Detroit Tigers outfielder Delmon Young was arrested last week for assaulting a man and using anti-semitic language during the attack. There are bigger issues at play here, but Major League Baseball should have taken this opportunity to send a clear message to everyone that this won't be tolerated.
Instead, MLB dropped the ball on this one. It was announced on Monday that Young had been suspended for seven days without pay retroactive to last Friday, making him eligible to return when the Tigers host the Chicago White Sox this weekend.
For perspective on this, Young was suspended for 50 games in 2006 while playing for the Triple-A Durham Bulls when he threw a bat at an umpire.
Not to belittle how stupid that was, but don't you think an assault on another human being while shouting racist phrases is a bigger problem than throwing a bat on a baseball field?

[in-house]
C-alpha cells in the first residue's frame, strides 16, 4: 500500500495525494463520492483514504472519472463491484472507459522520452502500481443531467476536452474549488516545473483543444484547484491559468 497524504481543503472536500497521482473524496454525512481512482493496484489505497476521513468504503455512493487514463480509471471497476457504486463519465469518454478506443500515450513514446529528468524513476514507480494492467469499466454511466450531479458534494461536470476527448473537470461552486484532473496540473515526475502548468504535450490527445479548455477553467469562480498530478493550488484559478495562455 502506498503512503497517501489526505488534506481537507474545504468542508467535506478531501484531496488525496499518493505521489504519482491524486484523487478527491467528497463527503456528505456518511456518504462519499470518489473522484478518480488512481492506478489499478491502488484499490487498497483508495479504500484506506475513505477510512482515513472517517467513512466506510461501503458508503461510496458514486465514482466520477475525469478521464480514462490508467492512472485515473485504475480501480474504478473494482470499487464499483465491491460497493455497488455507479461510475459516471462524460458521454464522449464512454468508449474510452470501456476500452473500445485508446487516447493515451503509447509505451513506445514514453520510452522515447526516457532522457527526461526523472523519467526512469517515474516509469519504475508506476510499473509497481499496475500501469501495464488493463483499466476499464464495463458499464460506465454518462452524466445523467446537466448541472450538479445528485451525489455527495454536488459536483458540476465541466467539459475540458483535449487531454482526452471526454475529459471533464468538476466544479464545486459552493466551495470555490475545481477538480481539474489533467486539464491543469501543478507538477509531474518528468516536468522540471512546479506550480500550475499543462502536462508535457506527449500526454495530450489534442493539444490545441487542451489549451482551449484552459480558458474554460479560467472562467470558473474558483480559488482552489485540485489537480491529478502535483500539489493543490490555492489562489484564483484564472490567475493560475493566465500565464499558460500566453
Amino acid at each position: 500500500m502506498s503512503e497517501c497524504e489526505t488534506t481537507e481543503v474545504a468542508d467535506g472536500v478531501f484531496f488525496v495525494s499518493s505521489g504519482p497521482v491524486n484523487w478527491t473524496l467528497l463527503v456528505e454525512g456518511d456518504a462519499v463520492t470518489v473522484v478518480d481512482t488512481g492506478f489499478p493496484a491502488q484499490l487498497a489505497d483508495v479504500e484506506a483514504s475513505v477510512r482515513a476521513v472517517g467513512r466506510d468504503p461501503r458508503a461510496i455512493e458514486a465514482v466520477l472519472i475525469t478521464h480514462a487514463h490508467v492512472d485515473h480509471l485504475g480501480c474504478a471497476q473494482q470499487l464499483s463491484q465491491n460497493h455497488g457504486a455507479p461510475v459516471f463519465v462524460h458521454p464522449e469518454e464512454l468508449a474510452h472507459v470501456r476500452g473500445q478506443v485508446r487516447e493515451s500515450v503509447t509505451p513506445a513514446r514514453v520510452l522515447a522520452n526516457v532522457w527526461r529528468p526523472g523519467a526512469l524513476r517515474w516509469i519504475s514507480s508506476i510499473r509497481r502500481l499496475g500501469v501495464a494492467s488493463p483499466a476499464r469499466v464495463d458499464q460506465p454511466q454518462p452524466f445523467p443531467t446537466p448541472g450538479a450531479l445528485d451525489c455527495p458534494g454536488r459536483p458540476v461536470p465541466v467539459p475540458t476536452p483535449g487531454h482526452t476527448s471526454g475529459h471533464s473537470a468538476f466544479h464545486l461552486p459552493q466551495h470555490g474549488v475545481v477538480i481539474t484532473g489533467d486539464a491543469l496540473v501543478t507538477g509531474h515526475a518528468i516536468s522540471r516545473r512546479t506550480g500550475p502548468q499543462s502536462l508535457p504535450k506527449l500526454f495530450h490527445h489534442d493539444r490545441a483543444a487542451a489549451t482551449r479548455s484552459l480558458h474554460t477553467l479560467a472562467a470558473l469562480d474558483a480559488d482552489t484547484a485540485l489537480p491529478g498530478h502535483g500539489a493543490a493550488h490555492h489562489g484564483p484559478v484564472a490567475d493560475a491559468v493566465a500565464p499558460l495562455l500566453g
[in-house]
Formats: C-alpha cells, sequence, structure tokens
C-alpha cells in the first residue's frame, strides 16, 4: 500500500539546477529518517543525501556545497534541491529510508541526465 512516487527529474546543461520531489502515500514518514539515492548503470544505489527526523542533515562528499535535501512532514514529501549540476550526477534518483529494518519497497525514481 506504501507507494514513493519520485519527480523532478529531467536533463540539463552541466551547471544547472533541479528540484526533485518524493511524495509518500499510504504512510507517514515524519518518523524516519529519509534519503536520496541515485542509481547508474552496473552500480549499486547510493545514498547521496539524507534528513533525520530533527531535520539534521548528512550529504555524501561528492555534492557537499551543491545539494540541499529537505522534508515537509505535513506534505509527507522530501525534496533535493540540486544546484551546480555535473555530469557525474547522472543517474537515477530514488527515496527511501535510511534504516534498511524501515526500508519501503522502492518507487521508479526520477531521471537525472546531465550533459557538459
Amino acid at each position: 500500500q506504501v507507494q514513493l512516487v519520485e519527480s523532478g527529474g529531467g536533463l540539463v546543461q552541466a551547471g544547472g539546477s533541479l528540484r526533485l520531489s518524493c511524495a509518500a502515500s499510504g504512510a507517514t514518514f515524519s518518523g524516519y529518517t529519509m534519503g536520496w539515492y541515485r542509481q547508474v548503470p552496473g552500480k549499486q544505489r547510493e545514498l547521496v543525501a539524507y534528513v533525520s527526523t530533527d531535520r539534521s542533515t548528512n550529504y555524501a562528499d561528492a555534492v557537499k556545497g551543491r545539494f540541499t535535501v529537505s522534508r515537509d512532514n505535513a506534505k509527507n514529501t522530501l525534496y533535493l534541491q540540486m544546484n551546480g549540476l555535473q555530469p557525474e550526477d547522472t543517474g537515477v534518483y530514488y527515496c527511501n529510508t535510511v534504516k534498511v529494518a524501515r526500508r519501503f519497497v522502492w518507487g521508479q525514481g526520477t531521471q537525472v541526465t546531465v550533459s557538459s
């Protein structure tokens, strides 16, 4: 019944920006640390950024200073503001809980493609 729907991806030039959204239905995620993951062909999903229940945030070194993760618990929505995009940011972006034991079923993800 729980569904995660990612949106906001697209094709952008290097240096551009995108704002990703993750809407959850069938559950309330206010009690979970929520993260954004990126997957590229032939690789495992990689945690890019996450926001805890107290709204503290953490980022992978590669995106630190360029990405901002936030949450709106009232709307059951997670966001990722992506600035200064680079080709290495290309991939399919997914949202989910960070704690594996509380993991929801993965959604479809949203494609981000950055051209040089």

This was the statement from Commissioner Bud Selig on why Young was suspended for seven days:
Those associated with our game should meet the responsibilities and standards that stem from our game's stature as a social institution. An incident like this cannot and will not be tolerated. I understand that Mr. Young is regretful, and it is my expectation that he will learn from this unfortunate episode.
Young is not completely out of the loop with Major League Baseball, as he will be evaluated by an independent doctor.
Perhaps the thinking is that the sting of public embarrassment and humiliation Young will endure, to go along with court hearing scheduled for May 29, is going to be plenty of punishment.
That is a question you would have to ask Selig. All that has been presented to us is that Young is only going to miss seven games as a result of this incident. It is a missed opportunity for Major League Baseball to tell its players that when you do something stupid, you are going to be severely punished.
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